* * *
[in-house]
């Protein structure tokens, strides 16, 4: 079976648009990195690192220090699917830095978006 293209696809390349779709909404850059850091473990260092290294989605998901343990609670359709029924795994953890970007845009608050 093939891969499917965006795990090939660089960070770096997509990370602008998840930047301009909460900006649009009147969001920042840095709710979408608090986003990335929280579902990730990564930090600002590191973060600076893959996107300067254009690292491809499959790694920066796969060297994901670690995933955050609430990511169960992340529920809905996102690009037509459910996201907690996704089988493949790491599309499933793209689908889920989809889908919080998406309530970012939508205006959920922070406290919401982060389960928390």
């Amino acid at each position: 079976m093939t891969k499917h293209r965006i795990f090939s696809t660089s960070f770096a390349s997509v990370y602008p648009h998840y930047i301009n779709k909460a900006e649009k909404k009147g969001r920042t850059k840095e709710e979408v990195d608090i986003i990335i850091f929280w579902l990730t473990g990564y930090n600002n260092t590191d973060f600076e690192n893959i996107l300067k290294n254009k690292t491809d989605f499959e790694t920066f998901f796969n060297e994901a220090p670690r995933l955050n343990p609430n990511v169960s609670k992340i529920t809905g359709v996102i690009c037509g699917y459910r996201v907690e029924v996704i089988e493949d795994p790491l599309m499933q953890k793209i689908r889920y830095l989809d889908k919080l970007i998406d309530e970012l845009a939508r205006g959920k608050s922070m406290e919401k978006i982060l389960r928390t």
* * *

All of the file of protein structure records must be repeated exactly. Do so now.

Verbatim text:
[in-house]
């Protein structure tokens, strides 16, 4: 079976648009990195690192220090699917830095978006 293209696809390349779709909404850059850091473990260092290294989605998901343990609670359709029924795994953890970007845009608050 093939891969499917965006795990090939660089960070770096997509990370602008998840930047301009909460900006649009009147969001920042840095709710979408608090986003990335929280579902990730990564930090600002590191973060600076893959996107300067254009690292491809499959790694920066796969060297994901670690995933955050609430990511169960992340529920809905996102690009037509459910996201907690996704089988493949790491599309499933793209689908889920989809889908919080998406309530970012939508205006959920922070406290919401982060389960928390």
């Amino acid at each position: 079976m093939t891969k499917h293209r965006i795990f090939s696809t660089s960070f770096a390349s997509v990370y602008p648009h998840y930047i301009n779709k909460a900006e649009k909404k009147g969001r920042t850059k840095e709710e979408v990195d608090i986003i990335i850091f929280w579902l990730t473990g990564y930090n600002n260092t590191d973060f600076e690192n893959i996107l300067k290294n254009k690292t491809d989605f499959e790694t920066f998901f796969n060297e994901a220090p670690r995933l955050n343990p609430n990511v169960s609670k992340i529920t809905g359709v996102i690009c037509g699917y459910r996201v907690e029924v996704i089988e493949d795994p790491l599309m499933q953890k793209i689908r889920y830095l989809d889908k919080l970007i998406d309530e970012l845009a939508r205006g959920k608050s922070m406290e919401k978006i982060l389960r928390t």